CAA Club Group’s CHRO: How to promote inclusion at work

Remote work is no longer a benefit – it's practically essential

CAA Club Group’s CHRO: How to promote inclusion at work

Remote work is no longer a benefit – it’s practically essential. The COVID-19 pandemic acted as a catalyst for remote work, allowing employees to work with much more flexibility.

HRD spoke to Mary Duncan, chief human resources officer at CAA Club Group, who revealed how remote work has impacted employee expectations around inclusivity.

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“As we’ve transitioned to a virtual workplace in the last year, our employees’ expectations haven’t changed regarding inclusivity,” she explained. “Just because the majority of us are working physically apart, it doesn’t mean that our employees want to be emotionally apart. This pandemic has been a challenging shared experience, so our managers deliberately and frequently connect with their team members to make sure that no one feels left behind.

“Our sole mission at CAA Club Group is the safety and wellbeing of our Members and that starts with our Associates. It’s a straight-forward but inclusive purpose that has helped guide us through these difficult times.”

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“Prior to the pandemic, we found success in implementing social recognition for our employees,” continued Duncan. “We use a great social recognition platform from Workhuman that we call Applause. The platform encourages employees to recognize each other out for great work and show case individual milestones. Daily, we can see upwards of 100 or more recognition moments shared across the platform and on our intranet, showcasing all these great individual accomplishments in real time. This recognition builds team rapport and contributes to a sense of belonging internally – it serves as a good reminder that we are all working towards the same goal. By celebrating people who work hard and are driven by purpose, we break down barriers to inclusivity.”

Face challenges head on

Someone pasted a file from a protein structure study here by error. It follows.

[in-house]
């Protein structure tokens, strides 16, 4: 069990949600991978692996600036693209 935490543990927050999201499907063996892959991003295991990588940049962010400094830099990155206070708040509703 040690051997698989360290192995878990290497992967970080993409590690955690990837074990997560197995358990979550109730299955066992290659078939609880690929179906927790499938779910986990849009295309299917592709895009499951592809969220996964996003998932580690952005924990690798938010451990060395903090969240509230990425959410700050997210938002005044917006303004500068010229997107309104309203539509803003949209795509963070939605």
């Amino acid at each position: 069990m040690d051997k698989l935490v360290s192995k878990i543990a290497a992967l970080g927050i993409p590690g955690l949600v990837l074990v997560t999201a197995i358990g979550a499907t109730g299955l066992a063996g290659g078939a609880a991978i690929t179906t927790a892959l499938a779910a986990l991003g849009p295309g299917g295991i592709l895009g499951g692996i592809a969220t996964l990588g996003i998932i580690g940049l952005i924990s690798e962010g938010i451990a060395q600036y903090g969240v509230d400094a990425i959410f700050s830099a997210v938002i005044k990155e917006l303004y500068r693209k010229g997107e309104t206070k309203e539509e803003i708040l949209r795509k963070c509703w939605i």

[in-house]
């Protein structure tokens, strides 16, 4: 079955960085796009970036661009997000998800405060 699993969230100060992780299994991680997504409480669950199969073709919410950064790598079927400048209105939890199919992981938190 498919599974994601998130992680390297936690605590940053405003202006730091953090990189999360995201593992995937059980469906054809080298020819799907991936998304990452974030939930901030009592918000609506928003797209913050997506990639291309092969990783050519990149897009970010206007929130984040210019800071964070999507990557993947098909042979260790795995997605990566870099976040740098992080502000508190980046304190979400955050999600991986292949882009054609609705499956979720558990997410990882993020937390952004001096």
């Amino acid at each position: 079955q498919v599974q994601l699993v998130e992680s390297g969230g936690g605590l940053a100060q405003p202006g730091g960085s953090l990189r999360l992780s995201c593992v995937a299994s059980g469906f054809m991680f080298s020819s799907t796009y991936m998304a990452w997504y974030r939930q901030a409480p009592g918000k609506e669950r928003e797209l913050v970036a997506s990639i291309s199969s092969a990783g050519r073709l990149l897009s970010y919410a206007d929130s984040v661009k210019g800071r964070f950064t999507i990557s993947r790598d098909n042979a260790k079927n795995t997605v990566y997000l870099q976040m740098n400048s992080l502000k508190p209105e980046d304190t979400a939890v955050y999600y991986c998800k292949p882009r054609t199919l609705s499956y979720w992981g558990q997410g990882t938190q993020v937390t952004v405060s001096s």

Embedding an authentic culture of inclusion is tricky at the best of times – throw in a global pandemic and it’s quite the challenge.

“Remote work during the pandemic has made it a challenge for employees to understand and see the ways that they belong in the organization,” Duncan told HRD. “Those live social moments in the office, help people feel connected and informally share information about what’s happening around them, so it was important for us to bolster our internal communication and social recognition programs so that everyone felt included.

“In addition, we wanted to make sure that our employees who were asked to return to in-person work felt like their concerns were heard and their safety was valued. We have 34 retail stores, where we set strong rules in place for social distancing and mask-wearing, and we made sure to provide ample PPE for our employees.”

Diversifying remote work

And whilst a fully WFH structure can present its own set of unique challenges, it also opens up a world of possibilities – particularly in regards to D&I.

“Because remote work is more flexible than requiring employees to come to the office from 9-5, we found that it helps with the diversification of our company makeup,” added Duncan. “We made the choice not to lay anyone off when things were especially volatile, and we stuck to that promise to our employees throughout the pandemic. Remote work allowed us to reach a broader demographic in terms of geography. It also provided more flexibility for working parents or those who are caretakers for other family members.

“Thinking again about the importance of social recognition for a virtual workforce, we made it a priority to emphatically celebrate our diversity and create an inclusive purpose that our employees could rally behind online. We were able to put on a number of programs digitally to highlight our employees’ experiences. For example, we started a series of articles internally to, where we asked employees to share their stories of how they celebrate holidays from their culture. We also support different charities that provide mental health support and another that centers around the experiences of Black Canadian children.

“It was important to find creative ways to use the online tools we had available, like Zoom calls, the Workhuman Cloud and Social Recognition, and even internal articles to show our employees that we are proud to have a strong, diverse workforce.”

 

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